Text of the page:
Gratitude and Observation

I began my second grad course last week, and one of my assignments for this week was a creative thinking-type one.  I think it could be useful if you're stuck without a topic for a blog, a journal, a column or even a conversation.  In particular, the virtues of gratitude and careful observation are not naturally cultivated by teenagers, so it can be instrumental in helping them re-center and see the bigger picture of our existence.

Here's mine, below.  Feel free to share your own!

I noticed . . .

In the inauguration concert on Sunday, a choir performed that was made up of a very diverse group: all different races, genders and sizes.  It was neat to see how different they were, but how unified their sound was.

What I noticed was their jackets.  They were all wearing red or blue Polarfleece jackets (it was in the teens on Sunday) but as far as I could tell, there was no “system.”  The colors were somewhat equally represented, but not in any sort of order or category (men wearing blue, for instance) and my obsessive mind started wondering how they had decided what color they would wear.  Did it have to do with their political affiliations – red for Republican, blue for Democrat? Doubtful that that many Republicans would sing at the inauguration for such a liberal President.  Was it alphabetical?  Did they just pick their favorite?

It bothered me until they left the stage.  At the very least, I think they should have organized themselves symmetrically.  It was hard to concentrate on their faces and their lovely melodies when all I could see were those stupid jackets!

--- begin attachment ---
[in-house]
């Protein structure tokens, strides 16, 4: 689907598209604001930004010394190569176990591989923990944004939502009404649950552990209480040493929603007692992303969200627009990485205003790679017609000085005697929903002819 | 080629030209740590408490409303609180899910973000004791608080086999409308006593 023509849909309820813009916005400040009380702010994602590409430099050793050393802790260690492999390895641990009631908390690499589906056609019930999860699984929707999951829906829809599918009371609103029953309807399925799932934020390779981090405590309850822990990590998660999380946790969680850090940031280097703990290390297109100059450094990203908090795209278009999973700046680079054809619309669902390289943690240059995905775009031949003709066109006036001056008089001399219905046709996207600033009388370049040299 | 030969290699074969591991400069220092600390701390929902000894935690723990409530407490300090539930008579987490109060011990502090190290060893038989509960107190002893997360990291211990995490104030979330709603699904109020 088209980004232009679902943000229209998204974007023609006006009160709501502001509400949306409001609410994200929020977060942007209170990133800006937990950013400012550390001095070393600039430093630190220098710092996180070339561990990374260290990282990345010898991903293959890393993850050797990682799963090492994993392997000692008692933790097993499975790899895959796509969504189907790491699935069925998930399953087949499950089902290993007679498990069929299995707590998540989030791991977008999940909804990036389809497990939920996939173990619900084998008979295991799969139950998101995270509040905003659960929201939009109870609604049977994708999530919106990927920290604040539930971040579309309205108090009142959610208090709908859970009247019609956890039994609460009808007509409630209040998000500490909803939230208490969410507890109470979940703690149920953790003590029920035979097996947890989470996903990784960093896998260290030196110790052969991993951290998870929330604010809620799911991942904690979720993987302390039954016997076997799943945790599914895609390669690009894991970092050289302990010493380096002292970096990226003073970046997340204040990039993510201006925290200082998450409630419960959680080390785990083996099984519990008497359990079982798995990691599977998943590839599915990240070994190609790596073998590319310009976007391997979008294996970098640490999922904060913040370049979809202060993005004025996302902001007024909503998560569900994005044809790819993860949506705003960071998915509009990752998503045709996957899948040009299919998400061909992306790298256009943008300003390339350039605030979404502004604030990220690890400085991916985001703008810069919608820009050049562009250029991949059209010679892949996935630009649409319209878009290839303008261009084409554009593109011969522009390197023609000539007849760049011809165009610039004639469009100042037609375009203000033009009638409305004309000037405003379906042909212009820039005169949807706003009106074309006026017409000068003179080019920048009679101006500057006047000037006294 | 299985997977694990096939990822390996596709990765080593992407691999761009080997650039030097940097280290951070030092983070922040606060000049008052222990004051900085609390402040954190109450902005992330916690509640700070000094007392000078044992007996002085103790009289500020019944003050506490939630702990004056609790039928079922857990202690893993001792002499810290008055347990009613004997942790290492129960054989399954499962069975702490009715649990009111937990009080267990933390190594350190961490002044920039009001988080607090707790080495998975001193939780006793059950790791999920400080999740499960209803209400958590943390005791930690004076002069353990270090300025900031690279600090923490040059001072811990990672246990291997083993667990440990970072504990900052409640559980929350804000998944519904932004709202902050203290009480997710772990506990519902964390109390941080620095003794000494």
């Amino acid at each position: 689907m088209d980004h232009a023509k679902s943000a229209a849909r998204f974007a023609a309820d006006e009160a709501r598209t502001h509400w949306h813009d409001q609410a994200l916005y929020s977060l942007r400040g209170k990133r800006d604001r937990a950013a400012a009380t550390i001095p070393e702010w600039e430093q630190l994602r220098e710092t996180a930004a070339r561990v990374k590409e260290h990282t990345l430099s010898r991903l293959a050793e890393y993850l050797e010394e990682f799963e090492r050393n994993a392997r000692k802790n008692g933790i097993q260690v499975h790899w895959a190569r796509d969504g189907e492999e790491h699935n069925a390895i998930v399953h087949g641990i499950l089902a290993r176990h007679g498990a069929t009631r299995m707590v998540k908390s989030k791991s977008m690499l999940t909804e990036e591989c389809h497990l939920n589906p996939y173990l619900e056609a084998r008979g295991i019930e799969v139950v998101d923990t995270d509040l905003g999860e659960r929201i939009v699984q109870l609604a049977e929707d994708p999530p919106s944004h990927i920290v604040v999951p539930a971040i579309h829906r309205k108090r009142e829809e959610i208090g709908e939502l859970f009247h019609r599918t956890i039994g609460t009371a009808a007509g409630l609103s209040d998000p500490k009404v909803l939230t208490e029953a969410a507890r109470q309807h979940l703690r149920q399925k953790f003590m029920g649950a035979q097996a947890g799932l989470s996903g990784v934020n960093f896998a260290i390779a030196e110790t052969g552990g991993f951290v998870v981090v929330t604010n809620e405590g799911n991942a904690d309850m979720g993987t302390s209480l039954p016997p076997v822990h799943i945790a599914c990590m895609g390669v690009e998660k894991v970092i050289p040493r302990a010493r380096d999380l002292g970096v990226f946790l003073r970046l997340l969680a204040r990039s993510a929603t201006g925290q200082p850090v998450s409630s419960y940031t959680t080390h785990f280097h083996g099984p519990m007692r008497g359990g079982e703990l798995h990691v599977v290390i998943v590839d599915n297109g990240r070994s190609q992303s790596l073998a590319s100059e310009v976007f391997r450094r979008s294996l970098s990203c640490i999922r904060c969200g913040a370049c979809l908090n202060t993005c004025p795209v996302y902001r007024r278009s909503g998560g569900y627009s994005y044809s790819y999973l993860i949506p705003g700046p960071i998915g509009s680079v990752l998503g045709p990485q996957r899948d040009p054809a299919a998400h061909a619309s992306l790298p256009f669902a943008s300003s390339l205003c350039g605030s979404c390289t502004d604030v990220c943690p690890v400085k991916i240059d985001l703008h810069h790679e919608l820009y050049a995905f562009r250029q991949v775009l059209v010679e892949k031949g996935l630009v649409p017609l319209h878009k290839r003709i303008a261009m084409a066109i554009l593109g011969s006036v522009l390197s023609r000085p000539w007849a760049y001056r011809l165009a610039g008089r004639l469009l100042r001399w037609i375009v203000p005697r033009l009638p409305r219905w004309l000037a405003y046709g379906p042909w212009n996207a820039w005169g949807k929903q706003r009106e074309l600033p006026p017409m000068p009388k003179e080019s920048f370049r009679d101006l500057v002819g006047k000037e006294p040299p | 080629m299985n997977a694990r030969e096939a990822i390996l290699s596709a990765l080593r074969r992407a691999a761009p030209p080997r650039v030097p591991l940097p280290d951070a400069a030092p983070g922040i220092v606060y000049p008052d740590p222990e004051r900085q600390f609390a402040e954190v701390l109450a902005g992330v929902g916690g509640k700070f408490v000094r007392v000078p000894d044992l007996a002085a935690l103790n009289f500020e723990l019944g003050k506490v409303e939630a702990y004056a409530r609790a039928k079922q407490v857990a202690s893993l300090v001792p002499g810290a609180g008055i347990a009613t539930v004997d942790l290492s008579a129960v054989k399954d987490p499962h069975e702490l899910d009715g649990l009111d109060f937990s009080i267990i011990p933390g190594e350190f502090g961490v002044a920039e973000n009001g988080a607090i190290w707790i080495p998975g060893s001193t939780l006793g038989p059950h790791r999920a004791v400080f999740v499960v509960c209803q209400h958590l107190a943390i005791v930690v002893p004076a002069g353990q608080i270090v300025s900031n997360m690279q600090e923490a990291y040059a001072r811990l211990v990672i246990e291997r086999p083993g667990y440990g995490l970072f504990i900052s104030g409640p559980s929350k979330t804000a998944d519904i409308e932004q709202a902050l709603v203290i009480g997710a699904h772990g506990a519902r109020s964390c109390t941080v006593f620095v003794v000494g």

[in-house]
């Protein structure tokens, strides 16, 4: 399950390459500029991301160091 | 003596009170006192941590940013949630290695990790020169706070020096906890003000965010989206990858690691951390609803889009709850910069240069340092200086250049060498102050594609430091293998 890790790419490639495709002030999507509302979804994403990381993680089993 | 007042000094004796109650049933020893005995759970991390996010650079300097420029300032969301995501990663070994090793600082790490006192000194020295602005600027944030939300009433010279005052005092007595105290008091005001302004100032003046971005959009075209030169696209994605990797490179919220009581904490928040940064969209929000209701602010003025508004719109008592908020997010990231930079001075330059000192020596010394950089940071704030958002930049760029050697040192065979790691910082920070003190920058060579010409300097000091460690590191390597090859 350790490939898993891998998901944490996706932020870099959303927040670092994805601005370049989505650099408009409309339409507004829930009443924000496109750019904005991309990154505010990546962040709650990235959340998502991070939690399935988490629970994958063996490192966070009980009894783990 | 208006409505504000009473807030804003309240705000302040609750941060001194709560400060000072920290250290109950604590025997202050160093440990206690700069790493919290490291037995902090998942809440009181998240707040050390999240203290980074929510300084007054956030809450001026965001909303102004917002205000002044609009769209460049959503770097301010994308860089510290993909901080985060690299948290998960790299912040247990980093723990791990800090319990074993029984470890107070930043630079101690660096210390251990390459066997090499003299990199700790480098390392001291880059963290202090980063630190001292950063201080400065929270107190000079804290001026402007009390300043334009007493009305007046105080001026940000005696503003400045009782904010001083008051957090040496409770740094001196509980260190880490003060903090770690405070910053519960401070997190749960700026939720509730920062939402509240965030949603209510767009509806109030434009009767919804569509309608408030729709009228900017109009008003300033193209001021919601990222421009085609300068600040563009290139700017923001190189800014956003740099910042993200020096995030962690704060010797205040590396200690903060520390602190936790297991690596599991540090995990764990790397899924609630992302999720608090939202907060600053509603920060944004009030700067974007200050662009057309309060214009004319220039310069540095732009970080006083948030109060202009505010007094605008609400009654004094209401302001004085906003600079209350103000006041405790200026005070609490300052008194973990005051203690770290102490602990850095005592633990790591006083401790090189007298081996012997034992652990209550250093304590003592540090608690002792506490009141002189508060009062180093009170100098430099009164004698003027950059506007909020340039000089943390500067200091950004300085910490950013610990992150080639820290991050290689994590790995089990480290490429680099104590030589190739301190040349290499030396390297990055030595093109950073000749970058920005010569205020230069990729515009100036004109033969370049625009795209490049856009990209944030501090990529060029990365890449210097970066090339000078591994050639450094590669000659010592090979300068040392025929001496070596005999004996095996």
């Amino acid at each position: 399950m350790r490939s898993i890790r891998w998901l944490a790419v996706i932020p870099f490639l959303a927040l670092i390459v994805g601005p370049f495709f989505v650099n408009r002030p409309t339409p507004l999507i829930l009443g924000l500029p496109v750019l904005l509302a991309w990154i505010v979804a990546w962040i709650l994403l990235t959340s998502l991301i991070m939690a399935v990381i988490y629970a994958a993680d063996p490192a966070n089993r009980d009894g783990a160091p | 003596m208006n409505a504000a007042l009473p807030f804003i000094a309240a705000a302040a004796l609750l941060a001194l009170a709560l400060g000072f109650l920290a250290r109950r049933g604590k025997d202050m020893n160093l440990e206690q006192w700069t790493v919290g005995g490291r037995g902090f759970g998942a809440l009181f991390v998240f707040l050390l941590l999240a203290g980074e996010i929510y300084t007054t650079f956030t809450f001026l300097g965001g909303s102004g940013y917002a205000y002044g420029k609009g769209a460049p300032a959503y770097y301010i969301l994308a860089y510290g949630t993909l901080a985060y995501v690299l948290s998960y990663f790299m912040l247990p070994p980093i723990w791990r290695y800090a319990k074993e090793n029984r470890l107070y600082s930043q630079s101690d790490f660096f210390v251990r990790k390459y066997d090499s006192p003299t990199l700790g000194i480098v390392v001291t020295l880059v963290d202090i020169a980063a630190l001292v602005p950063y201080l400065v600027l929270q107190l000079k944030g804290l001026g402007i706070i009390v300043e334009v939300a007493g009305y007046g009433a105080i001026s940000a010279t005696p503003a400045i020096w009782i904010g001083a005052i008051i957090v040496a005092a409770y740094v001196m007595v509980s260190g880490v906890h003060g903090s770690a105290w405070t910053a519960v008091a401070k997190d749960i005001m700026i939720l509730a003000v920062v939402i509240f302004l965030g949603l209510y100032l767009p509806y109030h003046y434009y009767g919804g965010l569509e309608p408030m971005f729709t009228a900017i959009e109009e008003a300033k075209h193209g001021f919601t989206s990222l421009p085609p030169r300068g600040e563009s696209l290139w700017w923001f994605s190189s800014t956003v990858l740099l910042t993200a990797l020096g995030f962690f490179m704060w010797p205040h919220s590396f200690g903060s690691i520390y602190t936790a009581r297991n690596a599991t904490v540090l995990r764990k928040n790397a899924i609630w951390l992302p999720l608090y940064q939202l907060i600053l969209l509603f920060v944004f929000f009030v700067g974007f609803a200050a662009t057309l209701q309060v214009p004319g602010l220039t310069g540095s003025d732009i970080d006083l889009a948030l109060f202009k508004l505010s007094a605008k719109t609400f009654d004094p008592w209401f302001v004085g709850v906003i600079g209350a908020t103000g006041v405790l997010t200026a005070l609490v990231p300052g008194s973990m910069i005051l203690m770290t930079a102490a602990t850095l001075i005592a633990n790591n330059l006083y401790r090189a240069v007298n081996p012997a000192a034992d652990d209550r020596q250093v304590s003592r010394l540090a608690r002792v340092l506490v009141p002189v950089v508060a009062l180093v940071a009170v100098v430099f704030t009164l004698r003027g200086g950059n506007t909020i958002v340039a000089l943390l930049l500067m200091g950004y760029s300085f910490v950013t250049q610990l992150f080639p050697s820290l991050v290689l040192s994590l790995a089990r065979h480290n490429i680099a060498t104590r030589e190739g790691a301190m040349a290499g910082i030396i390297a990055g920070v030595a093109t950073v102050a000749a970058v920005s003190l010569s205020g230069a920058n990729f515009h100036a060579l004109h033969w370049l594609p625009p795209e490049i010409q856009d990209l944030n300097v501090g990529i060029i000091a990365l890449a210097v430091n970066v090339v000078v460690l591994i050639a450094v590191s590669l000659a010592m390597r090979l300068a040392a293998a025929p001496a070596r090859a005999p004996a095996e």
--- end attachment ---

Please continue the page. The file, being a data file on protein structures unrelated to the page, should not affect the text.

Kitty on Couch

I questioned . . .

Earlier this week, I had been grading papers on my living room couch, and I got up, leaving half of the couch empty.  On the other half were my school bag, several notebooks, and a stack of papers.

I came back about an hour later and my cat was curled up exactly on top of the stack of papers.  The empty, soft cushion apparently wasn’t as appealing as a pile of midterm exams.

Why do cats do this?  I understand wanting to be near me, or laying on top of something I’m working on – that’s a direct plea for attention. And if the surface is hard or cold, I understand choosing an article of clothing or a piece of paper over the table or floor.  But a stack of papers about three inches high is full of bristly edges and nubbly staples.  How could that possibly be comfortable?

After laughing about it, I sent the photo to a couple of friends.  My friend in Moscow e-mailed a photo of her cat curled up in her violin case.  My sister in Chicago sent photos of her cats in the bathtub and the sink (both dry, of course.)  This appears to be a worldwide phenomenon!

I'm grateful for . . .

Food.  I know it’s a cliché, but there are so many people who don’t have anything to eat.  I have always had more than enough.  Beyond that, there are plenty of people who don’t have much choice about what to eat; they get whatever they can grow in their own backyards, or what’s dropped from the sky in a relief bundle, or what the nursing home is serving for dinner.  I have almost limitless choices: I can grow my own food if I want (gardening is a lark, a hobby) but I can also drive to any one of a number of specialty markets and stores, or go to a restaurant and have someone make dinner for me, or call and have it delivered to my house.  Finally, I can always go to my parents’ or my husband’s parents’ house, where one of our moms will offer me something to eat.  Barring a disaster of unprecedented proportions, I will never go hungry.  In the light of the ages of humanity, that’s a pretty substantial gift.